Orisun (ORSNU) is another undersized SPAC. Their underwriter is an obscure firm with less than 2% of the SPAC underwriting market. At $0.31, their warrants are the second lowest priced among all SPACs with announced business combinations. Like KBL, they needed to pack their units to get investor interest – each includes a share, warrant, and right. I’ve taken a pass on this one so far, too. Any interest in their warrants would be in anticipation of their re-cutting their deals, both the deal with the deal target and the deal with their security holders. The warrant could pop if they are given a kicker, but looks fairly grim otherwise.
At $0.39, Monocle (MNCLU) offers the third lowest priced warrant (MNCLW) among SPACs with deals. Their unit structure is cleaner: simply a share and a full warrant. Their share price is currently hugging their cash in trust. They have just over two months until liquidation if they don’t first close their deal. Time is getting tight to find an alternative deal, but there is plenty of time to re-cut the one that they already have and to re-cut the deal with their security holders. This warrant could have a significant upside from today’s price. The Covid crisis could allow the sponsors to re-cut the deal to a more attractive price for the SPAC holders. They could also re-cut the warrant structure. A re-cut deal could be a strong recovery play heading into year-end.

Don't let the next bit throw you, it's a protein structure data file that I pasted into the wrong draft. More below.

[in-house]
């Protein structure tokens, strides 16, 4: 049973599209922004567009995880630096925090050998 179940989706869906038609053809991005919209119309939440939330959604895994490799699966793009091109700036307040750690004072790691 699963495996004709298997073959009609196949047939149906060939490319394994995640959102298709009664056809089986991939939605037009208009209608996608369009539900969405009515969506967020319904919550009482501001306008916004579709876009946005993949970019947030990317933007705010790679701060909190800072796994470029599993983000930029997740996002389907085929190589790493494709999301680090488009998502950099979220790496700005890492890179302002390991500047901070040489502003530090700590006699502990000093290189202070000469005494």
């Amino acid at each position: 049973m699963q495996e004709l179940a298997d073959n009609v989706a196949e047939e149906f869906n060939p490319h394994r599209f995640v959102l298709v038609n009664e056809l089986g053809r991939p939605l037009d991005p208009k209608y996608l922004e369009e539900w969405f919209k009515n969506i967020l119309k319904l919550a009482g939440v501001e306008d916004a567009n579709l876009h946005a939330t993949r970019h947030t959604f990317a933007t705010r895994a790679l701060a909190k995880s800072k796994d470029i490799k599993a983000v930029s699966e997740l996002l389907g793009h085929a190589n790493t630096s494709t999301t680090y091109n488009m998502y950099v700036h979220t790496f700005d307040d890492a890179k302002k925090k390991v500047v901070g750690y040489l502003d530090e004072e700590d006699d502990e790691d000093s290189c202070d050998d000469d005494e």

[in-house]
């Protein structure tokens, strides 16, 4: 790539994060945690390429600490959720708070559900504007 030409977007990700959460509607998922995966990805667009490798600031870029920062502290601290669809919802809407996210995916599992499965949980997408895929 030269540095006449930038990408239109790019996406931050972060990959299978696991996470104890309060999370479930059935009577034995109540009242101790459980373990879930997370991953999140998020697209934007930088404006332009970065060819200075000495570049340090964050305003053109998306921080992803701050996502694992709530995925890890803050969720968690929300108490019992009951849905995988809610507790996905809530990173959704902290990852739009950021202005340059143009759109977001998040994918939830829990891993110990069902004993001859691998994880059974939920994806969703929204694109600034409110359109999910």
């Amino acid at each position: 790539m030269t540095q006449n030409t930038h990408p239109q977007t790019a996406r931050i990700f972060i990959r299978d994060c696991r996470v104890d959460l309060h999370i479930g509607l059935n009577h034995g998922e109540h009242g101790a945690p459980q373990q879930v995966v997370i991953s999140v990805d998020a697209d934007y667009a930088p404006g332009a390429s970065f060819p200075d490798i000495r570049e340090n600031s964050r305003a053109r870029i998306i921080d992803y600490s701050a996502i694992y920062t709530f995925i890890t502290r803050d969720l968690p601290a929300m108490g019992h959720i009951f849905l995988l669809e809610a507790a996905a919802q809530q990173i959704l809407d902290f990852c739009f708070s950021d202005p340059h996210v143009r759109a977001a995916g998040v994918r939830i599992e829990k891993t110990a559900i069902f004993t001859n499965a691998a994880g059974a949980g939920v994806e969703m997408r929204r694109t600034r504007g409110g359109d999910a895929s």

Warrants are inherently leveraged securities, but these low-priced warrants are even more leveraged to these deal outcomes. For a small amount of money, you can buy a lot of exposure to deals most likely to re-cut their acquisitions and re-cut their securities’ structures in ways that could enrich warrant holders. For less than a dollar, you can buy one of each; if even one of them succeeds, it will probably pay for the losers with plenty left over.
Analyst's Disclosure: I/we have a beneficial long position in the shares of MNCL, MNCLU, MNCLW either through stock ownership, options, or other derivatives.